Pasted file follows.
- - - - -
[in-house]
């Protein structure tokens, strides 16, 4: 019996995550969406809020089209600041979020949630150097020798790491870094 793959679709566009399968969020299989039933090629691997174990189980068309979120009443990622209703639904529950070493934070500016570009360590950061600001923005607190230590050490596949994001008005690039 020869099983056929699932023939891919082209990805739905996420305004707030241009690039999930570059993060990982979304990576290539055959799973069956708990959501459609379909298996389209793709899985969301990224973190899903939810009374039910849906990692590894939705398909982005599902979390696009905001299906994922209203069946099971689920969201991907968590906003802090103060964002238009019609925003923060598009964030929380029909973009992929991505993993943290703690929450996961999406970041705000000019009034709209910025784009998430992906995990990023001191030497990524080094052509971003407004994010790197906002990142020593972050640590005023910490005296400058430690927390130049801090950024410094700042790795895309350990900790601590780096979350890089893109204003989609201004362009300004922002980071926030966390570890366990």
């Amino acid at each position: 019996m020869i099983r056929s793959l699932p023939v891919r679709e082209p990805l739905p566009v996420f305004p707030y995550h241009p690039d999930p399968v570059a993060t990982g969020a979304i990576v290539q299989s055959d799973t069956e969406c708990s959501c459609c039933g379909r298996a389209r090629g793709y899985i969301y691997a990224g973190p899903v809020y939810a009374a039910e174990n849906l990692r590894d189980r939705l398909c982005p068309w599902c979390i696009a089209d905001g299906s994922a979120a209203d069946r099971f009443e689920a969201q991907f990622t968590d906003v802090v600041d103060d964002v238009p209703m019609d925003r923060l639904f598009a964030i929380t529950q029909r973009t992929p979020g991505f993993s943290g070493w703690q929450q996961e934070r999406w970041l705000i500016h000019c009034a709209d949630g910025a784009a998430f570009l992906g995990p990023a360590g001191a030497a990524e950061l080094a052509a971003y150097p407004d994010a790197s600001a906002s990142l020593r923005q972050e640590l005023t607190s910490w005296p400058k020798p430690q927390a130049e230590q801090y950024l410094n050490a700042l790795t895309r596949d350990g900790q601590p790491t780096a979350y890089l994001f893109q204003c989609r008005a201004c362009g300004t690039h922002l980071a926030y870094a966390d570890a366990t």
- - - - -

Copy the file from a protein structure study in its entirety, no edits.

[in-house]
């Protein structure tokens, strides 16, 4: 019996995550969406809020089209600041979020949630150097020798790491870094 793959679709566009399968969020299989039933090629691997174990189980068309979120009443990622209703639904529950070493934070500016570009360590950061600001923005607190230590050490596949994001008005690039 020869099983056929699932023939891919082209990805739905996420305004707030241009690039999930570059993060990982979304990576290539055959799973069956708990959501459609379909298996389209793709899985969301990224973190899903939810009374039910849906990692590894939705398909982005599902979390696009905001299906994922209203069946099971689920969201991907968590906003802090103060964002238009019609925003923060598009964030929380029909973009992929991505993993943290703690929450996961999406970041705000000019009034709209910025784009998430992906995990990023001191030497990524080094052509971003407004994010790197906002990142020593972050640590005023910490005296400058430690927390130049801090950024410094700042790795895309350990900790601590780096979350890089893109204003989609201004362009300004922002980071926030966390570890366990």
């Amino acid at each position: 019996m020869i099983r056929s793959l699932p023939v891919r679709e082209p990805l739905p566009v996420f305004p707030y995550h241009p690039d999930p399968v570059a993060t990982g969020a979304i990576v290539q299989s055959d799973t069956e969406c708990s959501c459609c039933g379909r298996a389209r090629g793709y899985i969301y691997a990224g973190p899903v809020y939810a009374a039910e174990n849906l990692r590894d189980r939705l398909c982005p068309w599902c979390i696009a089209d905001g299906s994922a979120a209203d069946r099971f009443e689920a969201q991907f990622t968590d906003v802090v600041d103060d964002v238009p209703m019609d925003r923060l639904f598009a964030i929380t529950q029909r973009t992929p979020g991505f993993s943290g070493w703690q929450q996961e934070r999406w970041l705000i500016h000019c009034a709209d949630g910025a784009a998430f570009l992906g995990p990023a360590g001191a030497a990524e950061l080094a052509a971003y150097p407004d994010a790197s600001a906002s990142l020593r923005q972050e640590l005023t607190s910490w005296p400058k020798p430690q927390a130049e230590q801090y950024l410094n050490a700042l790795t895309r596949d350990g900790q601590p790491t780096a979350y890089l994001f893109q204003c989609r008005a201004c362009g300004t690039h922002l980071a926030y870094a966390d570890a366990t």